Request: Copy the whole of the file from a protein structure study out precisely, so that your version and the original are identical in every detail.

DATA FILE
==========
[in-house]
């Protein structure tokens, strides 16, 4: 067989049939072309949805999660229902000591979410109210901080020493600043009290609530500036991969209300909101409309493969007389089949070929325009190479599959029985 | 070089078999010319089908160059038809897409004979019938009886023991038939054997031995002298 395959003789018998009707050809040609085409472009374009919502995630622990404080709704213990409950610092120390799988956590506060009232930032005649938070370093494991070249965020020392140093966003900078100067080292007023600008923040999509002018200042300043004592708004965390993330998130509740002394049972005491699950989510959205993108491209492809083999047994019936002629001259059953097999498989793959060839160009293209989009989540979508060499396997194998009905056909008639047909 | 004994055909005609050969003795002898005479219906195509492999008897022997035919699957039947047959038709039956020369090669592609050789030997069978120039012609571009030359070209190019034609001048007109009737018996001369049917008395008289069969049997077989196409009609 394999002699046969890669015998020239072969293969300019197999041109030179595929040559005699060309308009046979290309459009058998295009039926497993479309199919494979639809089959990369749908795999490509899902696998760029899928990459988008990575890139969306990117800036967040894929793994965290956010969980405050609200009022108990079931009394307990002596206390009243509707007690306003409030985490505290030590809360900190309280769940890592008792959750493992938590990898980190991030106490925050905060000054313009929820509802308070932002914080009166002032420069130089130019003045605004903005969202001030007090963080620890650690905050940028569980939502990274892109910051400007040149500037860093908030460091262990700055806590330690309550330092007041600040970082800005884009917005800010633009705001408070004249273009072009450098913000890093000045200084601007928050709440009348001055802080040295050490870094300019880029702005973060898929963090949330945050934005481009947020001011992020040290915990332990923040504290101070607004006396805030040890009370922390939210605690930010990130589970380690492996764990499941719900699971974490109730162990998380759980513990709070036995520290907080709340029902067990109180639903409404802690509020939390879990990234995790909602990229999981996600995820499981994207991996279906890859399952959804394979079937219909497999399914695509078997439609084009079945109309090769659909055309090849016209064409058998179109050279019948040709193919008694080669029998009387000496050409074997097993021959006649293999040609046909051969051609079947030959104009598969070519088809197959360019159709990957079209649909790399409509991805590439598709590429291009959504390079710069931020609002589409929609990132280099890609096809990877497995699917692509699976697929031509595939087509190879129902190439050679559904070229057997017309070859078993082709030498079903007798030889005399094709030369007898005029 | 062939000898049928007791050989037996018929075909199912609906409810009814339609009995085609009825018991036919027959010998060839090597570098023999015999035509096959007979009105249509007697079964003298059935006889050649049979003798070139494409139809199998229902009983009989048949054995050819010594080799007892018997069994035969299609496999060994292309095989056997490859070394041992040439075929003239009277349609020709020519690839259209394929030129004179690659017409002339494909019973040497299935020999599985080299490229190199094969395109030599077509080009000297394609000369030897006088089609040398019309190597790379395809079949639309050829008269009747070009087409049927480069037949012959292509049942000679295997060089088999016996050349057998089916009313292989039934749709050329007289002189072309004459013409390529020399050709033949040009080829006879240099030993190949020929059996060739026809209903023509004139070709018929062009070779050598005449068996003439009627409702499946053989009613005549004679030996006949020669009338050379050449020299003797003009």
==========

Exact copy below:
[in-house]
């Protein structure tokens, strides 16, 4: 067989049939072309949805999660229902000591979410109210901080020493600043009290609530500036991969209300909101409309493969007389089949070929325009190479599959029985 | 070089078999010319089908160059038809897409004979019938009886023991038939054997031995002298 395959003789018998009707050809040609085409472009374009919502995630622990404080709704213990409950610092120390799988956590506060009232930032005649938070370093494991070249965020020392140093966003900078100067080292007023600008923040999509002018200042300043004592708004965390993330998130509740002394049972005491699950989510959205993108491209492809083999047994019936002629001259059953097999498989793959060839160009293209989009989540979508060499396997194998009905056909008639047909 | 004994055909005609050969003795002898005479219906195509492999008897022997035919699957039947047959038709039956020369090669592609050789030997069978120039012609571009030359070209190019034609001048007109009737018996001369049917008395008289069969049997077989196409009609 394999002699046969890669015998020239072969293969300019197999041109030179595929040559005699060309308009046979290309459009058998295009039926497993479309199919494979639809089959990369749908795999490509899902696998760029899928990459988008990575890139969306990117800036967040894929793994965290956010969980405050609200009022108990079931009394307990002596206390009243509707007690306003409030985490505290030590809360900190309280769940890592008792959750493992938590990898980190991030106490925050905060000054313009929820509802308070932002914080009166002032420069130089130019003045605004903005969202001030007090963080620890650690905050940028569980939502990274892109910051400007040149500037860093908030460091262990700055806590330690309550330092007041600040970082800005884009917005800010633009705001408070004249273009072009450098913000890093000045200084601007928050709440009348001055802080040295050490870094300019880029702005973060898929963090949330945050934005481009947020001011992020040290915990332990923040504290101070607004006396805030040890009370922390939210605690930010990130589970380690492996764990499941719900699971974490109730162990998380759980513990709070036995520290907080709340029902067990109180639903409404802690509020939390879990990234995790909602990229999981996600995820499981994207991996279906890859399952959804394979079937219909497999399914695509078997439609084009079945109309090769659909055309090849016209064409058998179109050279019948040709193919008694080669029998009387000496050409074997097993021959006649293999040609046909051969051609079947030959104009598969070519088809197959360019159709990957079209649909790399409509991805590439598709590429291009959504390079710069931020609002589409929609990132280099890609096809990877497995699917692509699976697929031509595939087509190879129902190439050679559904070229057997017309070859078993082709030498079903007798030889005399094709030369007898005029 | 062939000898049928007791050989037996018929075909199912609906409810009814339609009995085609009825018991036919027959010998060839090597570098023999015999035509096959007979009105249509007697079964003298059935006889050649049979003798070139494409139809199998229902009983009989048949054995050819010594080799007892018997069994035969299609496999060994292309095989056997490859070394041992040439075929003239009277349609020709020519690839259209394929030129004179690659017409002339494909019973040497299935020999599985080299490229190199094969395109030599077509080009000297394609000369030897006088089609040398019309190597790379395809079949639309050829008269009747070009087409049927480069037949012959292509049942000679295997060089088999016996050349057998089916009313292989039934749709050329007289002189072309004459013409390529020399050709033949040009080829006879240099030993190949020929059996060739026809209903023509004139070709018929062009070779050598005449068996003439009627409702499946053989009613005549004679030996006949020669009338050379050449020299003797003009």